Cougar Max – his spirit was bigger than he was
With tears, we said good-bye to one of our sweetest residents, Max the cougar. After being treated for constipation, he had a few good days before he declined quickly due to a mass on his liver. Our hearts are broken, but also filled with love for this gentle giant.
His story is a little long, but every aspect of Max’s story is so important to share.
Have you ever known an animal is meant to be with you, but you don’t know when and how it will happen? Life has a funny way of bringing things full circle and those are the moments you really want to pay attention to. Because something truly special will come into your life, just like Max the cougar.
I know we say every cat is special and they truly are. And we rescue so many gentle giants that have no reason to forgive us, but do.
Max was privately-owned in Iowa before needing a home due to a divorce. When I received the call and heard his story, he really touched me, and I wanted TWS to be his forever home. But I also had to make the best decision for him, and we had just taken in the ‘5 wild’ cougars who were still in 3 separate groups.
A small, temporary pen would need to be constructed for Max, and that wouldn’t have been fair to him. We reached out to other sanctuaries, but it was at a time the industry was bursting at the seams and no one had space.
An accredited local city zoo in Duluth had been looking to help a rescued cougar. They had a habitat, trained staff, wonderful vet care and little foot traffic. They also wanted to help educate the public that wild animals should not be kept as pets. Max’s story would do just that.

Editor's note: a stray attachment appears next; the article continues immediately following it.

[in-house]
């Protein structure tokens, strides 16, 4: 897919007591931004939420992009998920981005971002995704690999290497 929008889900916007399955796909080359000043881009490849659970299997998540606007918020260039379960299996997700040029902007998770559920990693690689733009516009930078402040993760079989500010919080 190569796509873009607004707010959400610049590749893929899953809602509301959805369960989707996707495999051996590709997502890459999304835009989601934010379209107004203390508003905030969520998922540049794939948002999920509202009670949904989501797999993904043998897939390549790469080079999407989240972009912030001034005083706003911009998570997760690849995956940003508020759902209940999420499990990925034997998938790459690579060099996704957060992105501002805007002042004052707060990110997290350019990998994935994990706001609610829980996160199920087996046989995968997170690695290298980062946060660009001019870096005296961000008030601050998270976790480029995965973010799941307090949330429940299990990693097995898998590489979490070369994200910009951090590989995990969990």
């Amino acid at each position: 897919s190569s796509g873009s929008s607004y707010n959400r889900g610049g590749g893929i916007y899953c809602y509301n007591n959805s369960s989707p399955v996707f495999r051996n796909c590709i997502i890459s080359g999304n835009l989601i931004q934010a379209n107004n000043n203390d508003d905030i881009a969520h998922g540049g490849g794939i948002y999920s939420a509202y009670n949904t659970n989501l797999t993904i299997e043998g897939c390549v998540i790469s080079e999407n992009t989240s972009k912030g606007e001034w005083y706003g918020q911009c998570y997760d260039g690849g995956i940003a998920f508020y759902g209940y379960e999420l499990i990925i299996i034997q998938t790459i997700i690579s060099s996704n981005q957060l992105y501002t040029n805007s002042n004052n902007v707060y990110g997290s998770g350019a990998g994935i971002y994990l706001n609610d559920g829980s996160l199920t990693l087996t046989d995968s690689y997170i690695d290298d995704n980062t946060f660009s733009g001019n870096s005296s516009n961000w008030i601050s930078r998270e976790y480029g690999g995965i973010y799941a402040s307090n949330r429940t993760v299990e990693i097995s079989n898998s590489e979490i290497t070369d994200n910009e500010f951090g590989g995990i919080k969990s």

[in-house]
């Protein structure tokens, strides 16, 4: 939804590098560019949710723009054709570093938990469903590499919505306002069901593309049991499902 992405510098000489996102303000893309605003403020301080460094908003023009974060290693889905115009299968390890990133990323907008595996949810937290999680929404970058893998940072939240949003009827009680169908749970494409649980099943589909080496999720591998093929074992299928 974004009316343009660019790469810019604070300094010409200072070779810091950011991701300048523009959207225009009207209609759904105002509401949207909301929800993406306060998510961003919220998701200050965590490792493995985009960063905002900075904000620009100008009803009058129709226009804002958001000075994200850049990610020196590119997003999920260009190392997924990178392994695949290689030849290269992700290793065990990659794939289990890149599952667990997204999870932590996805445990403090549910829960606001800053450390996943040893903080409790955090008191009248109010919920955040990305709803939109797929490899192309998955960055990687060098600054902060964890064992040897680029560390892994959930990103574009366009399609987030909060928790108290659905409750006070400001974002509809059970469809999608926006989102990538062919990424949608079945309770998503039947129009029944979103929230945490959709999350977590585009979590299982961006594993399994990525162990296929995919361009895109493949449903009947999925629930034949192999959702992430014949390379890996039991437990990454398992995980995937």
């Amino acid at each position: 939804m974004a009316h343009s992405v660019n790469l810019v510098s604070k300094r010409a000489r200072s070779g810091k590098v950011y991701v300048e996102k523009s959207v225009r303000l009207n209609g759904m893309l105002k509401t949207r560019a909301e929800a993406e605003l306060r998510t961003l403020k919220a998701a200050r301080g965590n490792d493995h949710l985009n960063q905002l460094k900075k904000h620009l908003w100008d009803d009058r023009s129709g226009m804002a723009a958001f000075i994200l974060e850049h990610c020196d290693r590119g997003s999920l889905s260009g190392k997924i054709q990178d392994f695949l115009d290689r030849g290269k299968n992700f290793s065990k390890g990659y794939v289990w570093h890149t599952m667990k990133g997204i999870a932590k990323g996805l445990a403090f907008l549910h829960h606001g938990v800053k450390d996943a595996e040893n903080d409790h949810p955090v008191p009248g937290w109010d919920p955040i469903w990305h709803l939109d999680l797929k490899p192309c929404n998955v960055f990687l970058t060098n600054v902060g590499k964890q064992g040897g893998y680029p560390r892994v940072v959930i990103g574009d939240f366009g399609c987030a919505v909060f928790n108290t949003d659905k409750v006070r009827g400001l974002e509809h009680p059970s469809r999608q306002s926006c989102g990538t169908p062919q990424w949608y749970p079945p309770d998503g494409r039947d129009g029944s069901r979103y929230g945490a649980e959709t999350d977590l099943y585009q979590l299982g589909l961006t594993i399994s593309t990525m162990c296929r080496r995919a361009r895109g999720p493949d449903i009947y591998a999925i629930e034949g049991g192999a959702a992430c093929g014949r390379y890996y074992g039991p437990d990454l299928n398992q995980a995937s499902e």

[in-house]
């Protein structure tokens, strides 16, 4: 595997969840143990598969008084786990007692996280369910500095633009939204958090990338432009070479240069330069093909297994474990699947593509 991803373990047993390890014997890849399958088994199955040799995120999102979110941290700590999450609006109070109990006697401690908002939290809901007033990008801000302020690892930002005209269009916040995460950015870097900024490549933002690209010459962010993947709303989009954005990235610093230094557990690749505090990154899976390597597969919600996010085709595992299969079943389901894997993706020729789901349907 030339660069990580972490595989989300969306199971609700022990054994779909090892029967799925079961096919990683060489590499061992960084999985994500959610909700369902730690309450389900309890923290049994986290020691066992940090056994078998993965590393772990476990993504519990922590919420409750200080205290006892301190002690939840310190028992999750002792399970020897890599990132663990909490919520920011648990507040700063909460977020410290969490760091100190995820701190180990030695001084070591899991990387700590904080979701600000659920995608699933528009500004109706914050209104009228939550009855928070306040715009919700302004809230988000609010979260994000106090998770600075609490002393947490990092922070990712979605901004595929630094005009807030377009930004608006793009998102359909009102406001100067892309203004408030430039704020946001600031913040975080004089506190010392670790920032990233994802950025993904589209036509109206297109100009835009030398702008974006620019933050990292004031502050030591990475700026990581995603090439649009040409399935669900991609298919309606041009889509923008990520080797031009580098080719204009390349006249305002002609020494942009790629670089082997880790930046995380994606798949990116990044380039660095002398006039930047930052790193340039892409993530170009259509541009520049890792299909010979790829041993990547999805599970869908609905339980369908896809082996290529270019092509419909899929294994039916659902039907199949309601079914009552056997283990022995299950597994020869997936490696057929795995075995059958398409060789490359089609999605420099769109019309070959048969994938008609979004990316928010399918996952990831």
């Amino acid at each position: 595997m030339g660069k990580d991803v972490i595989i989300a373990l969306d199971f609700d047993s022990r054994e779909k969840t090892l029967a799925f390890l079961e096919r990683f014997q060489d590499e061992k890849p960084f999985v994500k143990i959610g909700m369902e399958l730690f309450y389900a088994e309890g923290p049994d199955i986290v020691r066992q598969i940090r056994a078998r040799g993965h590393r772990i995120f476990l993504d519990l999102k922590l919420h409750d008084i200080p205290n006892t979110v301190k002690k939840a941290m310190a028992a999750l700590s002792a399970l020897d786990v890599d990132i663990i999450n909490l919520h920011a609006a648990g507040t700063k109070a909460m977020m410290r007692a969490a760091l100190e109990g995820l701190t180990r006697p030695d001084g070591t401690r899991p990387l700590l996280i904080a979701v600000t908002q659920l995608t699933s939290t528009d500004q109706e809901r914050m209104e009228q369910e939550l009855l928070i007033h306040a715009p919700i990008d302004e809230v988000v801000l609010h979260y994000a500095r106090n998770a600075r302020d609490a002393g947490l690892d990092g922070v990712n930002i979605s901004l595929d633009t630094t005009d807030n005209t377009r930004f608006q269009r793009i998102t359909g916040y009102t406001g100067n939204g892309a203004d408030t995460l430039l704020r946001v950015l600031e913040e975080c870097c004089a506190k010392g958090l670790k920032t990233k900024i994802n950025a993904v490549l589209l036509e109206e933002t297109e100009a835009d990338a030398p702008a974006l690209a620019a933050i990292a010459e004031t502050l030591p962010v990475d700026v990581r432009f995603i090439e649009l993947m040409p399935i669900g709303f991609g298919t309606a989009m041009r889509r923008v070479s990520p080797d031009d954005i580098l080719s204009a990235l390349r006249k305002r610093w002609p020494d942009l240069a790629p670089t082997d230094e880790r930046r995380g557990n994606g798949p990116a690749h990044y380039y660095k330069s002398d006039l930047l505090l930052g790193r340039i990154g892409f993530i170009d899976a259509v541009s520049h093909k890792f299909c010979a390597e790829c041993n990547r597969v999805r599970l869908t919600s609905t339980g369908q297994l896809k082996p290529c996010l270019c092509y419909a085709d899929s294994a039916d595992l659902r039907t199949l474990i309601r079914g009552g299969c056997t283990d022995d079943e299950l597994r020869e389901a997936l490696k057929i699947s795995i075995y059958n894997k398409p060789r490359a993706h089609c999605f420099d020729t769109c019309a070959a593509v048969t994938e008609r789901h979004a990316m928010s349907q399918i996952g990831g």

Several years passed, but we continued to follow his story. Max became the most popular resident at the zoo. He educated many about the plight of wild animals kept as pets and enjoyed his ambassador role. He chirped to guests, purred at caregivers and was receiving first class care for his broken teeth and arthritis.
Then a flood hit the zoo and damaged enclosures. We learned from the USDA that they were looking for a home for Max. Of course, we jumped at the offer to take in this special boy, once and for all.
Max arrived at TWS a few years ago at the age of 16. His sweet disposition made his transition easy and he fit right in next to the other cats. Every day he was relaxed in his hammock, chirped hello and the roar of his purr was constant. He didn’t mind living next to big tigers like Zeus or rambunctious ones like Daisy. Max kept his own pace, a calm, confident one.